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Teal is one color that works year round, but it is an especially compelling option for winter. There are a lot of blues on the rise right now, ranging from bright turquoise to the darkest midnight. But where navy, for example, might feel a bit conservative or played out, deep teal feels modern and unexpected; or where aqua feels splashy and playful, teal feels sophisticated and expensive. Plan to wear this hue for many months to come.

The Color Trend: Chocolate Brown

Some might call it sacrilege (looking at you, New Yorkers), but more and more fashion girls are converting from the church of all-black to the cult of chocolatey goodness. Indulgent, velvety mocha is perfectly suited to winter’s bundled-up, cozy mood, and as a substitute for ebony, it’s subtler and less severe, but still just as wearable. From sumptuous espresso knitwear, to sleek croc-embossed brunette leather, dark brown really is the new black. Like it or not.

The Color Trend: Pumpkin Orange

Orange seems to be everywhere these days. Dark burnt shades are entirely acceptable and stylish this time of year, but it's the zesty shades like pumpkin and tiger that are winning favor this winter. It’s a surprisingly versatile color that you can layer as a tonal look, or wear with neutrals for something more subdued. It also looks cool in combination with other brights, like punchy pink, honey, or lime.

The Color Trend: Forest Green

Hunter, forest, British racing green — whatever you want to call it, the dark verdant hue is having a big moment. What better time for a conifer-inspired color than when pine, juniper, and spruce trees rule the natural landscape? It’s a festive choice for the holiday party circuit, plus it’s also a highly palatable replacement for basic black and navy that even the most austere dresser can embrace without too much discomfort.

The Color Trend: Camel

This one is for all the minimalist outfit finatics out there. Neutrals are always in style, but this season classic camel has achieved full trend status. It’s hard to pinpoint what exactly earned the tried-and-true hue its recent surge in popularity, but it gives any ensemble an air of elegance and prestige, and of course, it goes with literally anything. A camel coat is one of those fundamental pieces every woman ought to own, but this season is seeing everything from trousers to sweaters to boots done in tan too. Consider this your new favorite neutral.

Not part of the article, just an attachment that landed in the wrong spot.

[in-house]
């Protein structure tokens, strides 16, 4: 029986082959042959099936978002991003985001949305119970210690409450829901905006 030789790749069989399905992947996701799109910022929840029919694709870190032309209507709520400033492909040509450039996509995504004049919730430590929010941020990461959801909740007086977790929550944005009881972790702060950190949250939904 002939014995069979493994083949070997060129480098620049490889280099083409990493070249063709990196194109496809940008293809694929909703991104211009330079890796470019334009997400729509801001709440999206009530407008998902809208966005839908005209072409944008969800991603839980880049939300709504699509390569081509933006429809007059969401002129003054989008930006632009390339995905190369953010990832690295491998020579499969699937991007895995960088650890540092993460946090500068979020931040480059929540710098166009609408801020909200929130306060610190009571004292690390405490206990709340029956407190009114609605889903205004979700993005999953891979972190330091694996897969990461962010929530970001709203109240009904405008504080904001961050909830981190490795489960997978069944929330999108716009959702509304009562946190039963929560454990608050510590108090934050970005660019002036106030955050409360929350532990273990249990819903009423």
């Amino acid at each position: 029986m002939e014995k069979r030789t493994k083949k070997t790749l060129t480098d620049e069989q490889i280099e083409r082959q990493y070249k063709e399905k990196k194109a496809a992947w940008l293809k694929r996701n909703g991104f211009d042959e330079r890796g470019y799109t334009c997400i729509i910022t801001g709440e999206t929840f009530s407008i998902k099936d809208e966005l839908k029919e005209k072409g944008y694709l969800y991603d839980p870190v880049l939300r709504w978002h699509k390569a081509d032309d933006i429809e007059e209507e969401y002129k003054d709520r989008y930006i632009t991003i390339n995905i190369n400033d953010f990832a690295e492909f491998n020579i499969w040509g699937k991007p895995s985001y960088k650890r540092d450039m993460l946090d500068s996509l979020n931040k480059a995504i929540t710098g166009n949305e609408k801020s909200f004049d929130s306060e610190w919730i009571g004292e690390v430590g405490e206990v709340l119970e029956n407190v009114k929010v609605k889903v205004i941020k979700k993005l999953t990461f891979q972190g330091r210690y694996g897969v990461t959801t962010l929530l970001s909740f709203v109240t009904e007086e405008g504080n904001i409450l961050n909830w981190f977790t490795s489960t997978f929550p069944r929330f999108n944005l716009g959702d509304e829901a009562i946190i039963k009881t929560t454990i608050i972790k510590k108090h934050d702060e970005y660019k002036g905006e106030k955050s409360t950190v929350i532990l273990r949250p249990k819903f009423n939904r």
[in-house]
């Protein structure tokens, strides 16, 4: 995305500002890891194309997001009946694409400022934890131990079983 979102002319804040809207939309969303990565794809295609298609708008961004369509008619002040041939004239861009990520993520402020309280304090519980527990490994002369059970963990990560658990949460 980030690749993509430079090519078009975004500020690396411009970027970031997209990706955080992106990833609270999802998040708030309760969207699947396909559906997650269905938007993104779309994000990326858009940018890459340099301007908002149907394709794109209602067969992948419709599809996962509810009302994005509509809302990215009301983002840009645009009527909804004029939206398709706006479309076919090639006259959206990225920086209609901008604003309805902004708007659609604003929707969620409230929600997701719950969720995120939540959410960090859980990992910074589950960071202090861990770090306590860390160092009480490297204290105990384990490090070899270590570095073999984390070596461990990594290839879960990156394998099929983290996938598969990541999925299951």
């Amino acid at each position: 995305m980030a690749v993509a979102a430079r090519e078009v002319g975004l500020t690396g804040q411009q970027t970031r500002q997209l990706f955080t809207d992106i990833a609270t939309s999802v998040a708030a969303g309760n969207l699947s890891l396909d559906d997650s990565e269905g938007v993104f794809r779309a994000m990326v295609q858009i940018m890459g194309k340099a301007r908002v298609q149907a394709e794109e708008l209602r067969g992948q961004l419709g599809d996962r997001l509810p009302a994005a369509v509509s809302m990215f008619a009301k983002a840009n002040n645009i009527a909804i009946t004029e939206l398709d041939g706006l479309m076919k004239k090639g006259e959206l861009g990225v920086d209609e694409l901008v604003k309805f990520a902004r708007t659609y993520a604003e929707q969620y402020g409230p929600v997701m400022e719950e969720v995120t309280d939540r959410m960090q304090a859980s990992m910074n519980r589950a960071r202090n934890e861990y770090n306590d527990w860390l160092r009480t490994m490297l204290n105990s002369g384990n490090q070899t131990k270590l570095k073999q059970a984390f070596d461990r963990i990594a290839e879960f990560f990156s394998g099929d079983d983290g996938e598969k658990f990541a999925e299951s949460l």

The Color Trend: Vivid Cerise

Pink is a breath of feminine air among some of the season’s more robust hues, but it’s nothing like saccharine or juvenile. Instead of bubblegum or pastel baby shades, this vivid cerise color veers closer to magenta. It’s like '80s pop meets Barbie but punched up even more — a strong, powerful pink that looks especially commanding done in monochrome tailoring with some combat boots and chunky jewelry.

The Color Trend: Chartreuse

Variations on light green have been in the spotlight all year long, from spring and summer’s slime green craze to fall’s pistachio obsession, and now chartreuse for winter. The acidic hue is an unexpected choice for the cold-weather season, but it makes for an invigorating boost when added in small doses to your typical winter palette of black, gray, navy, and brown.